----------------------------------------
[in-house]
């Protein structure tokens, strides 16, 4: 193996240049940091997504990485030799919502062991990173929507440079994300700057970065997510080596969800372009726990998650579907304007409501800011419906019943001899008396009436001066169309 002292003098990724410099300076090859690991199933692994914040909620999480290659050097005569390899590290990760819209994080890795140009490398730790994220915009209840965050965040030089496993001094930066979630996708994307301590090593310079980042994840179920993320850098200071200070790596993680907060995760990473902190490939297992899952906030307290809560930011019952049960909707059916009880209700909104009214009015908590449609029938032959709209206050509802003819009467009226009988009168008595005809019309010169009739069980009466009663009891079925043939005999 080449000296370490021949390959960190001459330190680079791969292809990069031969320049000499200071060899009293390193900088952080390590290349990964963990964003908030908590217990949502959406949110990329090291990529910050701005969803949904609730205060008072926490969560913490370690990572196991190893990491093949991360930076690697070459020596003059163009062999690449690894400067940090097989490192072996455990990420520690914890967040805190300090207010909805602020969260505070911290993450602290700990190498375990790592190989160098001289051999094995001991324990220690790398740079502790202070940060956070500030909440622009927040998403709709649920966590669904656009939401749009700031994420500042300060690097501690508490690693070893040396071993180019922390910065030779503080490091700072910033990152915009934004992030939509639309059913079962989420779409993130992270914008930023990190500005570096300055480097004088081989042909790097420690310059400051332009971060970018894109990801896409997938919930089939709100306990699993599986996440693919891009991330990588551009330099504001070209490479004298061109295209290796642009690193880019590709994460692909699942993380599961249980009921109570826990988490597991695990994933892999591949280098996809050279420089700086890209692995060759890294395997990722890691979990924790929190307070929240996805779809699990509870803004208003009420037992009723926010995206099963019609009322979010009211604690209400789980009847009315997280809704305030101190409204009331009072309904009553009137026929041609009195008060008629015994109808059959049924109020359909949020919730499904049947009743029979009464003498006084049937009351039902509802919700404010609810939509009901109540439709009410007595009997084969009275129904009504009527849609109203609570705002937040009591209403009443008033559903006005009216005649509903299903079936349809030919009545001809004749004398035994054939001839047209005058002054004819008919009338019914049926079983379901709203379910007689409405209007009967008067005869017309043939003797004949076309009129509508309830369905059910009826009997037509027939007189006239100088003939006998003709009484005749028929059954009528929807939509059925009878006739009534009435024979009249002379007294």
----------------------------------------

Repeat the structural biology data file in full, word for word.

[in-house]
């Protein structure tokens, strides 16, 4: 193996240049940091997504990485030799919502062991990173929507440079994300700057970065997510080596969800372009726990998650579907304007409501800011419906019943001899008396009436001066169309 002292003098990724410099300076090859690991199933692994914040909620999480290659050097005569390899590290990760819209994080890795140009490398730790994220915009209840965050965040030089496993001094930066979630996708994307301590090593310079980042994840179920993320850098200071200070790596993680907060995760990473902190490939297992899952906030307290809560930011019952049960909707059916009880209700909104009214009015908590449609029938032959709209206050509802003819009467009226009988009168008595005809019309010169009739069980009466009663009891079925043939005999 080449000296370490021949390959960190001459330190680079791969292809990069031969320049000499200071060899009293390193900088952080390590290349990964963990964003908030908590217990949502959406949110990329090291990529910050701005969803949904609730205060008072926490969560913490370690990572196991190893990491093949991360930076690697070459020596003059163009062999690449690894400067940090097989490192072996455990990420520690914890967040805190300090207010909805602020969260505070911290993450602290700990190498375990790592190989160098001289051999094995001991324990220690790398740079502790202070940060956070500030909440622009927040998403709709649920966590669904656009939401749009700031994420500042300060690097501690508490690693070893040396071993180019922390910065030779503080490091700072910033990152915009934004992030939509639309059913079962989420779409993130992270914008930023990190500005570096300055480097004088081989042909790097420690310059400051332009971060970018894109990801896409997938919930089939709100306990699993599986996440693919891009991330990588551009330099504001070209490479004298061109295209290796642009690193880019590709994460692909699942993380599961249980009921109570826990988490597991695990994933892999591949280098996809050279420089700086890209692995060759890294395997990722890691979990924790929190307070929240996805779809699990509870803004208003009420037992009723926010995206099963019609009322979010009211604690209400789980009847009315997280809704305030101190409204009331009072309904009553009137026929041609009195008060008629015994109808059959049924109020359909949020919730499904049947009743029979009464003498006084049937009351039902509802919700404010609810939509009901109540439709009410007595009997084969009275129904009504009527849609109203609570705002937040009591209403009443008033559903006005009216005649509903299903079936349809030919009545001809004749004398035994054939001839047209005058002054004819008919009338019914049926079983379901709203379910007689409405209007009967008067005869017309043939003797004949076309009129509508309830369905059910009826009997037509027939007189006239100088003939006998003709009484005749028929059954009528929807939509059925009878006739009534009435024979009249002379007294």